During the Great Depression of the 30’s, American blues hero Son House wrote and recorded his signature song “Death Letter”. Somewhat 76 years later in 2006, singer/guitarist Duende Ariza Lora (19 yrs old) and drummer Victor Brandt (17 yrs old) borrowed the name for their band, inspired by the song’s characteristic raw emotion and urgent rhythm. Also influenced by groups like The Thermals, Oceansize, Death Cab for Cutie, Cult of Luna and At The Drive-In, Death Letters aren’t even close to their twenties yet, but are already bursting with talent and growing experience.
Hitting it off immediately in their first rehearsal, Duende and Victor became a tight musical pair and recorded their debut EP “Play it like you mean it” shortly afterwards, which received excellent reviews.
Things really kicked off when the guys, then aged 15 and 16, entered a band competition and made their first TV appearance. They went for gold and got it; a backstage gig at Holland’s finest summerfestival ‘Pinkpop’. With the media all over them it was time to get serious; that same year they recorded their first full-length album.
Amsterdam based label Cool Buzz soon honed in on the Death Letters powerful sound and dynamic live performances, signed them in a heartbeat and released their debut self titled album in February 2009 throughout The Netherlands, Belgium and Luxembourg. The album delivers thirteen solid tracks drenched with rock, blues and a steep dose of punk boiled down to true grittiness written with blood, sweat and the occasional tear.
Gaining more attention with the release of the album, Death Letters began to tour a whole range of venues and festivals including Paradiso, Zwarte Cross and Paaspop, as well as several German stages. The Germans couldn’t get enough of the pair and so Death Letters teamed up with the Stagg-O-Lee Label (partner of the infamous Glitterhouse Records) to release the album in Switzerland, Germany and Austria.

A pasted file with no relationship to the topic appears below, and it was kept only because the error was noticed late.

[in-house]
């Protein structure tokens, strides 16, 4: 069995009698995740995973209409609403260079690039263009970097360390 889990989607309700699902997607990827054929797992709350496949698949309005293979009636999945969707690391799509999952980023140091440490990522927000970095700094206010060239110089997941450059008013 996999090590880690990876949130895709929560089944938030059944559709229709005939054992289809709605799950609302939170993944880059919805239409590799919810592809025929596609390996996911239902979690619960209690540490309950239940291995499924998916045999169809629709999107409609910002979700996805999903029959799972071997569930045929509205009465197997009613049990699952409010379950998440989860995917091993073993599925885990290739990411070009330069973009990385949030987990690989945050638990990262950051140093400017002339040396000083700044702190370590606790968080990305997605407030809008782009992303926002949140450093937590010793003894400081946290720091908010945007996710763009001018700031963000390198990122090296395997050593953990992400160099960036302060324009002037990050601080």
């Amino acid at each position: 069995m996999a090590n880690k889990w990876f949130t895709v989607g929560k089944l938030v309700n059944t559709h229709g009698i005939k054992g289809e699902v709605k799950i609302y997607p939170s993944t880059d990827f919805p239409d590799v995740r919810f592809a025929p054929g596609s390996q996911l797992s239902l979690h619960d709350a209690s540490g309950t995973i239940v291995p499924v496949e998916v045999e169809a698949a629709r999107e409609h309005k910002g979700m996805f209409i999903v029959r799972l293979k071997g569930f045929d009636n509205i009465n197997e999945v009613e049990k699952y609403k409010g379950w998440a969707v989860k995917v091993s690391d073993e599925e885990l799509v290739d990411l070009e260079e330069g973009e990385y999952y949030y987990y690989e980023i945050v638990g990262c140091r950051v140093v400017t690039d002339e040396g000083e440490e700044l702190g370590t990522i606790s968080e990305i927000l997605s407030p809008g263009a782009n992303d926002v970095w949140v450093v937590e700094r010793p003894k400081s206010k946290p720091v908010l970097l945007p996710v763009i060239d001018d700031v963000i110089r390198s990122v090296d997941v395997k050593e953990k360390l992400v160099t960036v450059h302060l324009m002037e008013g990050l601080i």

The stage provides Death Letters with a free license to exalt untamed madness through their energetic live sets. Frontman Duende literally jumps, flies, kicks and dives across the stage never compromising the integral performance of any song. His voice remains sturdy and sharp, his howls perfectly co-ordinating with his skills as a guitarist in spectacular licks. Now add Victor’s loud and incredibly taut drumming and you have a stage performance that impresses contemporaries and creates even more devoted followers.
But you will have to have just a little patience before the band will hit up the stages again. Right now Death Letters are working on writing and producing new material for their second album due out in January 2011. As the band develops, this second album will have a substantially different vibe, drawing more on a complex psychedelic punkrock sound than the bluesrock they started out with.
Watch out for Death Letters – things are only going to get more intense from here.
Doors at 9